Life is Sport Games

PDF of Negro League Great Teams for PINE TAR Baseball - electronic transfer

$ 14.99 was $ 17.99

Kurt Bergland and myself are pleased to introduce the  Negro Leagues Great Teams Set for the Pine Tar Baseball game. This set features the  best teams (subjective of course) from the Negro Leagues. The set comes in PDF format.

Files will come with a password that will be given upon delivery. The set includes 12 teams with an average roster size of about 15 players. Each Sheet contains up to 9 players.

There are teams from There are teams from 1910, 1917, 1924, 1925, 1928, 1929, 1931, 1933, 1935, 1942, 1946, and 1947. Teams were selected based primarily upon the endorsement of Negro Leagues historians and also the availability of more complete statistics and box scores. While the search for more box scores is ongoing, of course, we believe that these twelve teams are twelve of the fifteen or so finest teams in Negro Leagues history. These are the heavy hitters.

One more word about statistics. It became fashionable, indeed axiomatic, over the latter decades of the 20th century to say that due to the lack of statistics, we really don’t have much knowledge of the Negro Leagues except what the players, writers, and fans have told us. Thanks to the wonderful work of the people who make important contributions to resources like Seamheads.com, and others, we must emphatically state that is no longer the case. There is wonderful, and complete data about the Negro Leagues, and it is improving steadily. We know a great deal about the players, the teams, and the way the game was played.

As you enjoy the cards in this set, whether for tournaments, seasons, or solitary games, it is important to remember that Negro Leagues baseball was unique. The first thing that you may notice is that the roster sizes tended to be smaller than their Major League counterparts. This was simply due to the fact that owners operated on smaller budgets. Therefore, it would not be uncommon to see teams in the leagues during these years with rosters of 14 to 17 players. Many players—indeed, many in this set—were two-way players, meaning that they primarily were position players, but also occasionally pitched. Alternatively, they may have primarily been pitchers, but did play as position players from time to time. It will be helpful, therefore, for you to carefully review the cards so that you get a sense of how the players on each team were used. Also, please note that if a pitcher was used frequently as a pinch hitter, we have indicated that on his card as well.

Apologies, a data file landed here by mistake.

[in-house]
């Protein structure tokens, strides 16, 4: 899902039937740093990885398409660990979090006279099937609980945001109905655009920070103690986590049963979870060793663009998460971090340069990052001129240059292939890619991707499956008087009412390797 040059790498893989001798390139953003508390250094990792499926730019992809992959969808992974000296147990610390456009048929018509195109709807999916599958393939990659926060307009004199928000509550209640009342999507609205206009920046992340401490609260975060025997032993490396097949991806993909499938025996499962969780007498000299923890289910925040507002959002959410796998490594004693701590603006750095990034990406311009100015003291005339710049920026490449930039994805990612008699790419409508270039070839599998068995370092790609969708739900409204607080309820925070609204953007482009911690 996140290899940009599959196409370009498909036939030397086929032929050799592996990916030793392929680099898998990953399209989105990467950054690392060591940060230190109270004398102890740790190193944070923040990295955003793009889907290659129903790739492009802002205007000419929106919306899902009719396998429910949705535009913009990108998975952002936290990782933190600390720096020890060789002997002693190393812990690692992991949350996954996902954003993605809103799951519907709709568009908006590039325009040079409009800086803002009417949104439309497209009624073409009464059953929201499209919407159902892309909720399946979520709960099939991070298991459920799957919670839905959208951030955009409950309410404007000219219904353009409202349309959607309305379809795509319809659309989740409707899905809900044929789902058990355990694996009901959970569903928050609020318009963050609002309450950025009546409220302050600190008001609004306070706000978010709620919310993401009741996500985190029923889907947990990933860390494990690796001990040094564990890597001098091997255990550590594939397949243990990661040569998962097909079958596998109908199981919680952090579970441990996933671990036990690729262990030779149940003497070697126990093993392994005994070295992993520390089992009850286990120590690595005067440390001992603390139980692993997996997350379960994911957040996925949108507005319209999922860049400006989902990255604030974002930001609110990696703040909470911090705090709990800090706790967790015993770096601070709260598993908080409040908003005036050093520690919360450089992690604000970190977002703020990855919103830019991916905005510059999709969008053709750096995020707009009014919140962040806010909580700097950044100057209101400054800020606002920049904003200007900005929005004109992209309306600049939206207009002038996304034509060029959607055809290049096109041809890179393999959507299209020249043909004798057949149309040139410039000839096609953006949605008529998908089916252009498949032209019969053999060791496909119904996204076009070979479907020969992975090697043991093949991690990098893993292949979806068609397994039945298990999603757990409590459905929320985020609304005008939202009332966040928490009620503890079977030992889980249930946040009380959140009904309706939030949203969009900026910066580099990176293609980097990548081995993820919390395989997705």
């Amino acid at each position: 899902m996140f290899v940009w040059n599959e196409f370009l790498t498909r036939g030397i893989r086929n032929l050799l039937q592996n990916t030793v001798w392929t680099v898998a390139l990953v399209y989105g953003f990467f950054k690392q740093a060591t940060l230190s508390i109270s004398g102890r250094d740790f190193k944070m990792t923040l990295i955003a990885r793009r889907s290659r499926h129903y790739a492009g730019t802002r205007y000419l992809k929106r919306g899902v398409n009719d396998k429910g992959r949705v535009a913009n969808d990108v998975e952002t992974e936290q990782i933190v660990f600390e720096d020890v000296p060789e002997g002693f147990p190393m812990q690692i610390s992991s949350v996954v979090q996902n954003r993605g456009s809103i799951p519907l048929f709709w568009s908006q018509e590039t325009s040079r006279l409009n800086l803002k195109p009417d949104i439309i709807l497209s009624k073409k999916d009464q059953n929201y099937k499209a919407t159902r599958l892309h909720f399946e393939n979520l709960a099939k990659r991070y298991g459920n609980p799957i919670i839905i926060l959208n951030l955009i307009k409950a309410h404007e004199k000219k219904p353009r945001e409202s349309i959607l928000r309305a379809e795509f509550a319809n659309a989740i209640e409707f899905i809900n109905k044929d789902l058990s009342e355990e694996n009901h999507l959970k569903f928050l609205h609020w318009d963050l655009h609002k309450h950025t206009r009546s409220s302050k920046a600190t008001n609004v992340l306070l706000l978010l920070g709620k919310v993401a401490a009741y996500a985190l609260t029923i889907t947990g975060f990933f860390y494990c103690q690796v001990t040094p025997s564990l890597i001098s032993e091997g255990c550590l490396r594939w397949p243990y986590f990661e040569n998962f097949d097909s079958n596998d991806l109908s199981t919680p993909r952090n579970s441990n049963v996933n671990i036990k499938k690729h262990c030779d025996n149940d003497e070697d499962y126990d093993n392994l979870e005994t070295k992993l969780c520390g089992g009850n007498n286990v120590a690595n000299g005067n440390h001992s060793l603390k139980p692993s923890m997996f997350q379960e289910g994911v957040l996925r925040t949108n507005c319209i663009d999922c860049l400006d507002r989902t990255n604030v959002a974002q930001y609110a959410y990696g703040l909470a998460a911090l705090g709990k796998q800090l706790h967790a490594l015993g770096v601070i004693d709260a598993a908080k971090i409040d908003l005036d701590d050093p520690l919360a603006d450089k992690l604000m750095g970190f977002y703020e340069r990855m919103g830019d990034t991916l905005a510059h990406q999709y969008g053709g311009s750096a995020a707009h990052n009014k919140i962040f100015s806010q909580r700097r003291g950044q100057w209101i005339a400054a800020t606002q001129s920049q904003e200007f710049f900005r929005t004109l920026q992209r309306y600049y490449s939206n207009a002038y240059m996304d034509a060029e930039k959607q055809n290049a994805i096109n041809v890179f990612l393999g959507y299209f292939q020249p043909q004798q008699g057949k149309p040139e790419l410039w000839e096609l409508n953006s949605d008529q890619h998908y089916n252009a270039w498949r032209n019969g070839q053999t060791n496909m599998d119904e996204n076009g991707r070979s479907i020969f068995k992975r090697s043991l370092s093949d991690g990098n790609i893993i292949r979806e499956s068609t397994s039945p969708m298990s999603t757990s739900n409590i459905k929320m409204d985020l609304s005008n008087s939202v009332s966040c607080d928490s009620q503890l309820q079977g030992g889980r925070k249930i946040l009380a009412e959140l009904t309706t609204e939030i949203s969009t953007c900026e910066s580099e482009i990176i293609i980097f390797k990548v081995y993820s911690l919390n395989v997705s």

We mentioned earlier in this document that the years 1910 to 1947 are covered in this set. Just as in the Major Leagues, the Negro Leagues had a deadball period that ended around 1920, and the game gradually changed to become more like what we would recognize today in the years that followed. However, unlike the Major Leagues, some elements of the deadball period remained common practice e in the Negro Leagues. You will see this reflected in the cards in this set. Speed was a priority for all of these teams, and “first run strategies” such as stealing, the hit and run, bunting, and certainly taking the extra base were cornerstones of Negro Leagues offenses. This was true even for teams like the St. Louis Stars, who played in cozy, home run friendly ballparks.

With most teams carrying, at most, six men who pitched during this time period, the use of relief pitching was very different than we see today. Complete games were the expectation, and staff “aces” on great teams such as these delivered them often. Further, when they weren’t starting games, they were expected to be ready to relieve a starter who might not be doing well on that particular day. Sometimes these relief appearances would span many innings.

The Negro Leagues schedule was one that accommodated using pitchers in this way. League games were often clustered around weekends, with weekdays used for travel and/or exhibition games. Doubleheaders on weekends were common. So, as you look at the teams in the set, pitching “rotations” of three, and sometimes even two, pitchers were commonplace.

Note: When you place your order for this PDF, I believe the cart requires you to fill in your address info even though I will send your file via email. My apologies but the check out system has no way of turning the address requirement off.

 


 

 

 

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